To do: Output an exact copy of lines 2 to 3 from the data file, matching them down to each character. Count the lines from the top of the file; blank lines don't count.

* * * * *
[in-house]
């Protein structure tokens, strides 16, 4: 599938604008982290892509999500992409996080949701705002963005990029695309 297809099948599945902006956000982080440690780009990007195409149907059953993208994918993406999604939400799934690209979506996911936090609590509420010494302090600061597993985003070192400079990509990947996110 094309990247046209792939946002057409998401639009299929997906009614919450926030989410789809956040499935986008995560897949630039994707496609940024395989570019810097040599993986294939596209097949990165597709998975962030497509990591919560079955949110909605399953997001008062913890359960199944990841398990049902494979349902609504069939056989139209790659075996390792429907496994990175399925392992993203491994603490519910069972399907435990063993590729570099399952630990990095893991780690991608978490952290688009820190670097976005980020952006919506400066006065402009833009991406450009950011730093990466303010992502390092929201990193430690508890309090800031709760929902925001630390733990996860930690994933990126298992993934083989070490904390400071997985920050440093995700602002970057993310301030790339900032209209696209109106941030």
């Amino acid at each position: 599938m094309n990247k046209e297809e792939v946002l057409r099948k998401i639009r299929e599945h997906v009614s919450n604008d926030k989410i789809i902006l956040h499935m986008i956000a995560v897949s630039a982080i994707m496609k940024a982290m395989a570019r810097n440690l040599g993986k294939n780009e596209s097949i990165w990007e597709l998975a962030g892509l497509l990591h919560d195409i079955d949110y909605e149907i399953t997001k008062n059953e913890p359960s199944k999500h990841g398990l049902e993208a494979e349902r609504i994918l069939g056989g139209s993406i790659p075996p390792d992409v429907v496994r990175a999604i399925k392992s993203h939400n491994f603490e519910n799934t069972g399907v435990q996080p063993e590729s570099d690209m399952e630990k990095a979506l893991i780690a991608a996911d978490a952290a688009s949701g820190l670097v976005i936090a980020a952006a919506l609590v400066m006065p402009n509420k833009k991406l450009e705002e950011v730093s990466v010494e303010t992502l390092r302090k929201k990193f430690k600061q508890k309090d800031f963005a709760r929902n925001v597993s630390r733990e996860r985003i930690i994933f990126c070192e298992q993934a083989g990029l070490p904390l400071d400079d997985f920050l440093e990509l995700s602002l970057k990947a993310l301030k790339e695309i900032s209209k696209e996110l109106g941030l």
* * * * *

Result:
């Protein structure tokens, strides 16, 4: 599938604008982290892509999500992409996080949701705002963005990029695309 297809099948599945902006956000982080440690780009990007195409149907059953993208994918993406999604939400799934690209979506996911936090609590509420010494302090600061597993985003070192400079990509990947996110 094309990247046209792939946002057409998401639009299929997906009614919450926030989410789809956040499935986008995560897949630039994707496609940024395989570019810097040599993986294939596209097949990165597709998975962030497509990591919560079955949110909605399953997001008062913890359960199944990841398990049902494979349902609504069939056989139209790659075996390792429907496994990175399925392992993203491994603490519910069972399907435990063993590729570099399952630990990095893991780690991608978490952290688009820190670097976005980020952006919506400066006065402009833009991406450009950011730093990466303010992502390092929201990193430690508890309090800031709760929902925001630390733990996860930690994933990126298992993934083989070490904390400071997985920050440093995700602002970057993310301030790339900032209209696209109106941030």
């Amino acid at each position: 599938m094309n990247k046209e297809e792939v946002l057409r099948k998401i639009r299929e599945h997906v009614s919450n604008d926030k989410i789809i902006l956040h499935m986008i956000a995560v897949s630039a982080i994707m496609k940024a982290m395989a570019r810097n440690l040599g993986k294939n780009e596209s097949i990165w990007e597709l998975a962030g892509l497509l990591h919560d195409i079955d949110y909605e149907i399953t997001k008062n059953e913890p359960s199944k999500h990841g398990l049902e993208a494979e349902r609504i994918l069939g056989g139209s993406i790659p075996p390792d992409v429907v496994r990175a999604i399925k392992s993203h939400n491994f603490e519910n799934t069972g399907v435990q996080p063993e590729s570099d690209m399952e630990k990095a979506l893991i780690a991608a996911d978490a952290a688009s949701g820190l670097v976005i936090a980020a952006a919506l609590v400066m006065p402009n509420k833009k991406l450009e705002e950011v730093s990466v010494e303010t992502l390092r302090k929201k990193f430690k600061q508890k309090d800031f963005a709760r929902n925001v597993s630390r733990e996860r985003i930690i994933f990126c070192e298992q993934a083989g990029l070490p904390l400071d400079d997985f920050l440093e990509l995700s602002l970057k990947a993310l301030k790339e695309i900032s209209k696209e996110l109106g941030l």